Montag, 7. November 2016

The Myth of Sisyphus (1955)

> "It's remarkable how we go on year after year, doing the same old things.
> We get tired and bored, and ask when they'll come for us"
> Nobel Prize winner Yasunari Kawabata's The Sound of the Mountain is a
> beautiful rendering of the predicament of old age — the gradual,
> reluctant narrowing of a human life, along with the sudden upsurges of
> passion that illuminate its closing. By day Ogata Shingo, an elderly
> Tokyo businessman, is troubled by small failures of memory. At night
> he associates the distant rumble he hears from the nearby mountain
> with the sounds of death. In between are the complex relationships
> that were once the foundations of Shingo's life: his trying wife; his
> philandering son; and his beautiful daughter-in-law, who inspires in
> him both pity and the stirrings of desire. Out of this translucent web
> of attachments, Kawabata has crafted a novel that is a powerful,
> serenely observed meditation on the relentless march of time.
> On, Nov 7, 1913
>> Albert Camus ...
>> #bornonthisday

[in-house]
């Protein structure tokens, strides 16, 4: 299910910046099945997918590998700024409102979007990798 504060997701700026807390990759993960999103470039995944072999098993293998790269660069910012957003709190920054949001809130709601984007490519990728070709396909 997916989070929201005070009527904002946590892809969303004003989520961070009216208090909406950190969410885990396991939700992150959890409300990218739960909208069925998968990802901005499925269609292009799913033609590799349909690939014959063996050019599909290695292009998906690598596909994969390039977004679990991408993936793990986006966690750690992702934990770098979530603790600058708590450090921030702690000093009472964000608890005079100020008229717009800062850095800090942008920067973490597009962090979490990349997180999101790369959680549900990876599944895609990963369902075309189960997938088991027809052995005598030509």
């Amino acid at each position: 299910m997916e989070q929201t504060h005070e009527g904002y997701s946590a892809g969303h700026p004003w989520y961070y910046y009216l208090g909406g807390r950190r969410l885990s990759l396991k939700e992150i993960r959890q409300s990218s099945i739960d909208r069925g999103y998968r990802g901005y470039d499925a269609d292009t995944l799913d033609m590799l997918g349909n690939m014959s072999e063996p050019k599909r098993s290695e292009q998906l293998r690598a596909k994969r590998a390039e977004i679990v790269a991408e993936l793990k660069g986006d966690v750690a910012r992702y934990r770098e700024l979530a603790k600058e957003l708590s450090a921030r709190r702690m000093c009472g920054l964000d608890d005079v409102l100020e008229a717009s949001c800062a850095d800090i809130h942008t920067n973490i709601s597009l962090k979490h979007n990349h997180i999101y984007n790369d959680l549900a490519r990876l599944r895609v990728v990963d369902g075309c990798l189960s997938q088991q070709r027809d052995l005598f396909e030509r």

>>>>>> wir müssen uns sisiphos als einen glücklichen menschen vorstellen.
>>>>>> albert camus
>>> +
>>> "Il n'y a qu'un problème philosophique vraiment sérieux : c'est le
>>> suicide. Juger que la vie vaut ou ne vaut pas la peine d'être vécue,
>>> c'est répondre à la question fondamentale de la philosophie. Le reste,
>>> si le monde a trois dimensions, si l'esprit a neuf ou douze
>>> catégories, vient ensuite. Ce sont des jeux; il faut d'abord
>>> répondre."
>>> --Le Mythe de Sisyphe (1942)
>>> "There is but one truly serious philosophical problem, and that is
>>> suicide. Judging whether life is or is not worth living amounts to
>>> answering the fundamental question of philosophy. All the rest --
>>> whether or not the world has three dimensions, whether the mind has
>>> nine or twelve categories -- comes afterward. These are games; one must
>>> first answer."
>>> --The Myth of Sisyphus (1955)

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